The Only Good Indians ePUB å The Only PDF/EPUB ²

The Only Good Indians [Reading] ➷ The Only Good Indians ➭ Stephen Graham Jones – A tale of revenge cultural identity and the cost of breaking from tradition in this latest novel from the Jordan Peele of horror literature Stephen Graham JonesSeamlessly blending classic horror and a A tale of revenge cultural identity and the cost of breaking from tradition in this latest novel from the Jordan Peele of horror literature Stephen Graham JonesSeamlessly blending classic horror and a dramatic narrative with sharp social commentary The Only Good Indians follows four American Indian men after a disturbing event from their youth puts them in a desperate struggle for their The Only PDF/EPUB ² lives Tracked by an entity bent on revenge these childhood friends are helpless as the culture and traditions they left behind catch up to them in a violent vengeful way.

10 thoughts on “The Only Good Indians

  1. Will Byrnes Will Byrnes says:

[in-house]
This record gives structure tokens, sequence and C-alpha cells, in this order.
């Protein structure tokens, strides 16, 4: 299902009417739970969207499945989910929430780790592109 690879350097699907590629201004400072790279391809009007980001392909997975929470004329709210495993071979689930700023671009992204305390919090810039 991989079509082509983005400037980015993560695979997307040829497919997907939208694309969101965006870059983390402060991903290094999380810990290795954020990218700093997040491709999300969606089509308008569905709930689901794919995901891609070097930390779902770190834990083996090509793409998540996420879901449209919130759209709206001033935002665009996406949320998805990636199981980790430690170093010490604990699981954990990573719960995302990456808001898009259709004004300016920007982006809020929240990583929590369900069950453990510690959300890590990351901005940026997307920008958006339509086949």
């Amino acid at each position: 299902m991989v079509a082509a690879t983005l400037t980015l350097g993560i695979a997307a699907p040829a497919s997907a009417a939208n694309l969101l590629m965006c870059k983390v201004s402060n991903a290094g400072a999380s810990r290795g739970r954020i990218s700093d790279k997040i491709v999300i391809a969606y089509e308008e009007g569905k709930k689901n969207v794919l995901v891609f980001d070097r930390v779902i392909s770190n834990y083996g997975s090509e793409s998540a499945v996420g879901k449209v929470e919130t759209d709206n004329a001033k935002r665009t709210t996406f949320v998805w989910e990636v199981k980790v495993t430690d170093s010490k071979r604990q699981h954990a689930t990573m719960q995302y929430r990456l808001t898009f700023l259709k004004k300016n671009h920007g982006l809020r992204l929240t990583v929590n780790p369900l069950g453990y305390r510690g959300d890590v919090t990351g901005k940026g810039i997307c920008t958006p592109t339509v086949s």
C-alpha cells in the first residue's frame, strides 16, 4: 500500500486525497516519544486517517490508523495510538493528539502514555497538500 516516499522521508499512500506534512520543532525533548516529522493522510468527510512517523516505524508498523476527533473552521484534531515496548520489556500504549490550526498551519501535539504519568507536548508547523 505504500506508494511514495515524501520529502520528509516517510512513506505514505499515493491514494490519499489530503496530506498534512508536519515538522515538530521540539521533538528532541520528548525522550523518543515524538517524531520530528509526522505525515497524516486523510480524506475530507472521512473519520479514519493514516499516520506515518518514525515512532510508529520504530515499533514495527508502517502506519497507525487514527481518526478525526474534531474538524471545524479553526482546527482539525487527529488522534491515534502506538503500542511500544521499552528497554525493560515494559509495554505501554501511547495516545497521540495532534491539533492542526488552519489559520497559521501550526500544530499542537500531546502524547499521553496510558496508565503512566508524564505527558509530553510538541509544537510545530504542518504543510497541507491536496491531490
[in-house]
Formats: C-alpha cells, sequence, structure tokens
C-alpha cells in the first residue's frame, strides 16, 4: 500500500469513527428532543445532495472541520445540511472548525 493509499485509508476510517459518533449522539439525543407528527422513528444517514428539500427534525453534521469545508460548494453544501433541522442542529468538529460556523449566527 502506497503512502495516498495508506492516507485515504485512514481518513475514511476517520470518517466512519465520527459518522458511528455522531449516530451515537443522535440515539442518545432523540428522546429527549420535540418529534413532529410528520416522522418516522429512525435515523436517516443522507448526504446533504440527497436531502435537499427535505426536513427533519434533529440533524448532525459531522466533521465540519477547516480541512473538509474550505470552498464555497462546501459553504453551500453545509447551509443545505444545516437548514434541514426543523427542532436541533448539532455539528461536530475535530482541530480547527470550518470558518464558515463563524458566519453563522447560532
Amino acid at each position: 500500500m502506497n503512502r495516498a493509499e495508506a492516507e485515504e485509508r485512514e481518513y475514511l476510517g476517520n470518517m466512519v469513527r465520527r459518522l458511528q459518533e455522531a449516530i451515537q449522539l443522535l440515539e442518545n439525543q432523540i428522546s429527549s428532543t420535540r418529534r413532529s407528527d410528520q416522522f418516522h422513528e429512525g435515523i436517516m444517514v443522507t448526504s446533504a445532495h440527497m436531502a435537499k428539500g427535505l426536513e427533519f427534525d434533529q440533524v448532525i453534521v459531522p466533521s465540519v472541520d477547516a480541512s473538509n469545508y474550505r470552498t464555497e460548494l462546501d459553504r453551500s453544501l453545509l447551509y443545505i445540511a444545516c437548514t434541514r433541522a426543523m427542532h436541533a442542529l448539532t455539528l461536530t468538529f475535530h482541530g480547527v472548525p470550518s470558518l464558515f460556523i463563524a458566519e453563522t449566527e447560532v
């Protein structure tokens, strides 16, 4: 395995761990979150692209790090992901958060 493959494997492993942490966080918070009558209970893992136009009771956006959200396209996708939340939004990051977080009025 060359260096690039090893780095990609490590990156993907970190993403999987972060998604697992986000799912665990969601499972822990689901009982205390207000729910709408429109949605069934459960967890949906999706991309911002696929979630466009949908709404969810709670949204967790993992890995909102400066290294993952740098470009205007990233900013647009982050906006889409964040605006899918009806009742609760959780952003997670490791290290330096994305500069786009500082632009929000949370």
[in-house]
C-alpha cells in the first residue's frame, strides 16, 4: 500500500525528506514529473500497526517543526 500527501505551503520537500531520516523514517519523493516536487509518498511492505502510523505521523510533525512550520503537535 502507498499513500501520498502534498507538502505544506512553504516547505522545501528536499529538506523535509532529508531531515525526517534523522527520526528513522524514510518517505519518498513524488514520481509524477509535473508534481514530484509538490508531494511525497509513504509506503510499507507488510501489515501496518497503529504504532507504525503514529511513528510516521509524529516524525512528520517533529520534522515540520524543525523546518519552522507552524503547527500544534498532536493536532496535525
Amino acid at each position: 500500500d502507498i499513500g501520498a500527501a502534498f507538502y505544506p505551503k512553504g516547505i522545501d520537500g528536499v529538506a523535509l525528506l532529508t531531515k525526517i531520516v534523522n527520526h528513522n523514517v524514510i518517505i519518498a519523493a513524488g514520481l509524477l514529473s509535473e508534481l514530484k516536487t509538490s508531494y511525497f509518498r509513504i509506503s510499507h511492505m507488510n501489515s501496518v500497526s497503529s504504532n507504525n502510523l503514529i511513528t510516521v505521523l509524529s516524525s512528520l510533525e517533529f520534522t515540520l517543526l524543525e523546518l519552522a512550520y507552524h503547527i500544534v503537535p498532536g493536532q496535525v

Comanche Chief Tosawi reputedly told Union General Philip Sheridan in 1869 Tosawi good Indian to which Sheridan supposedly replied The only good Indians I ever saw were dead Wikipedia You hide in the herd You wait And you never forget Payback’s a bitch with antlers Lewis a Blackfeet has lived off the rez for a long time In his 30s he’s a postal worker with a beautiful athletic wife Peta friends a home a life An intermittent spotlight seems to be popping on in the house and shining on their mantel He climbs a tall ladder to check it out and sees on his living room floor the carcass of an elk doe he had killed ten years ago He still has her hide Losing his balance Lewis is plunging straight toward a likely death by skull intersecting brick when Peta saves the day tackling him out of harm’s way at the last second It was not the first close encounter suffered by the crew of childhood friends who had gone out hunting elk where they had no right His late friend Ricky had already received a very harsh and pointed reception from a large dark elk in the parking lot of a bar Stephen Graham jones Image from Fiction UnboundThere were two other guys on that hunt one in which they killed elk than they could ever use Gabriel Cross Guns and Cassidy After following Lewis for a while we track these men Something else is tracking them too There was a particular element of that epic kill that created a monster and vengeance is sought I Know What You Did Last DecadeThe POV shifts from third person when we are with Lewis to that of the avenging elk when she is going after Gabe and Cass then shifts back to third person for the big finaleThis is a slasher book with a Native American touch You’ll get enough gore to matter but it is not the sort of viscera fest favored by films with the words “saw” in their titles But it does sustain the ethos to the extent that there is one of such entertainments namely that the dark force coming after you is doing so in response to something you did Yes a vengeful she elk monster is tracking down these Blackfeet guys for something they did and her pursuit is relentless in the same way that Jason or Michael Myers Jigsaw Freddy Krueger or Leatherface pursued the targets of their ire Antlers and hooves can definitely do mortal damage just as well as metal based weaponry She is as impervious to death as the above named sorts so just keeps on keepin’ on regardless It makes for some very scary scenes particularly in an epic pursuit near the end Definitely something to rev up the blood pressure But there are other elements at work here as well It is not merely a frightfest Jones is giving us a look at Native life Not a rosy people of the land idyllic vision This is a world in which old trucks sit on cinder blocks in family yards a world in which sweat lodges are small three person makeshift tents a world of orders of protection and degraded expectations There is guilt about having moved away from reservation life Lewis has even married a Caucasian woman The headline kicks up in Lewis’s head on automatic straight out of the reservation not the FULLBLOOD TO DILUTE BLOODLINE he’d always expected if he married white that he’d been prepping to deal with because who knows but FULLBLOOD BETRAYS EVERY DEAD INDIAN BEFORE HIM It’s the guilt of having some pristine Native swimmerscocked and loaded but never pushing them downstream meaning the few of his ancestors who made it through raids and plagues massacres and genocide diabetes and all the wobbly tired cars the rest of America was done with they may as well have just stood up into that big Gatling gun of history yeah? As seen in the above uote Lewis maintains a running wry commentary on his own actions with imagined self deprecating newspaper headlines INDIAN MAN HAS NO ROOTS THINKS HE’S STILL INDIAN IF HE TALKS LIKE AN INDIAN Not exactly ha ha funny but there is a vein of humor throughoutThere is also recognition of Native American stereotypes Really Lewis imagines he deserves some big Indian award for having made it to thirty six without pulling into the drive through for a burger and fries easing away from diabetes and high blood pressure and leukemia And he gets the rest of the trophies for having avoided all the car crashes and jail time and alcoholism on his cultural dance card Or maybe the reward for lucking through all that—meth too he guesses—is having been married ten years now to Peta who doesn’t have to put up with motorcycle parts in the sink Jones applies genre tropes like view spoilerkilling a pet before going after its owner hide spoiler